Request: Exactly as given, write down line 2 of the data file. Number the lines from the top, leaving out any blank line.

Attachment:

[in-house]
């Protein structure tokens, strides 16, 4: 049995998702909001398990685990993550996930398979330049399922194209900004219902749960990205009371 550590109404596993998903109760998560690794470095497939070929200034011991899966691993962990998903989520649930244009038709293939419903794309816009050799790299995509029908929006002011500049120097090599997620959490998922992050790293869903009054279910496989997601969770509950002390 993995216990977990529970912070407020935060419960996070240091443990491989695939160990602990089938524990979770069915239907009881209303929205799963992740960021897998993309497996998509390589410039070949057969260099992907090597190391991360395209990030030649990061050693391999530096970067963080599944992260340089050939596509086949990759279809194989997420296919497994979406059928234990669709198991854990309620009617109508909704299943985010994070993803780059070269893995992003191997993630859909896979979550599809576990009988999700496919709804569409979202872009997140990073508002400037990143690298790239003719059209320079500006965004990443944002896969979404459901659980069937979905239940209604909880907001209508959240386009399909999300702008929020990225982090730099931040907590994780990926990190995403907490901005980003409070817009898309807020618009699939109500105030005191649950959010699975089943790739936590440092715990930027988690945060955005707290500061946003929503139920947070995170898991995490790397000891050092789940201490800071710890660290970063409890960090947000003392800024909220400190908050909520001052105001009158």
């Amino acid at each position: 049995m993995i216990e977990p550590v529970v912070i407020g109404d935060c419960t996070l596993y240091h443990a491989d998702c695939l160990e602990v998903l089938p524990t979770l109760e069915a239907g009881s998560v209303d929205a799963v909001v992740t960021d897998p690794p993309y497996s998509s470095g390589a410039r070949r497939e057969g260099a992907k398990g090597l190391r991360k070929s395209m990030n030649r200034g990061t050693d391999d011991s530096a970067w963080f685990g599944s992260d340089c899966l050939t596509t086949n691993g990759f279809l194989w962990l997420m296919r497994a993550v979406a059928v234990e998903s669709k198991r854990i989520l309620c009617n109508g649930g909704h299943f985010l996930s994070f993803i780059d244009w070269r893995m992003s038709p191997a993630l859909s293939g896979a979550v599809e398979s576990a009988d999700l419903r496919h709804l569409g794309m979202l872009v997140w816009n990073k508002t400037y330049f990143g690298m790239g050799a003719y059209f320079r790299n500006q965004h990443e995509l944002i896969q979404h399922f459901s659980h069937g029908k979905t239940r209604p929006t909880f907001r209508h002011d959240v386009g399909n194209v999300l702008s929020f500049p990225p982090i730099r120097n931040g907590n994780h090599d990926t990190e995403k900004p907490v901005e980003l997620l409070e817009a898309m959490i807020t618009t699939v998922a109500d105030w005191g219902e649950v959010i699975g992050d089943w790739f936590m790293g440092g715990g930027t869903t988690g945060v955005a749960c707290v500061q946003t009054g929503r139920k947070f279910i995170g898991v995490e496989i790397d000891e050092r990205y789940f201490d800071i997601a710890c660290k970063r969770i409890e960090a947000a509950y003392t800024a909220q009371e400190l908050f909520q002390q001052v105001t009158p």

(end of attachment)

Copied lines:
């Protein structure tokens, strides 16, 4: 049995998702909001398990685990993550996930398979330049399922194209900004219902749960990205009371 550590109404596993998903109760998560690794470095497939070929200034011991899966691993962990998903989520649930244009038709293939419903794309816009050799790299995509029908929006002011500049120097090599997620959490998922992050790293869903009054279910496989997601969770509950002390 993995216990977990529970912070407020935060419960996070240091443990491989695939160990602990089938524990979770069915239907009881209303929205799963992740960021897998993309497996998509390589410039070949057969260099992907090597190391991360395209990030030649990061050693391999530096970067963080599944992260340089050939596509086949990759279809194989997420296919497994979406059928234990669709198991854990309620009617109508909704299943985010994070993803780059070269893995992003191997993630859909896979979550599809576990009988999700496919709804569409979202872009997140990073508002400037990143690298790239003719059209320079500006965004990443944002896969979404459901659980069937979905239940209604909880907001209508959240386009399909999300702008929020990225982090730099931040907590994780990926990190995403907490901005980003409070817009898309807020618009699939109500105030005191649950959010699975089943790739936590440092715990930027988690945060955005707290500061946003929503139920947070995170898991995490790397000891050092789940201490800071710890660290970063409890960090947000003392800024909220400190908050909520001052105001009158």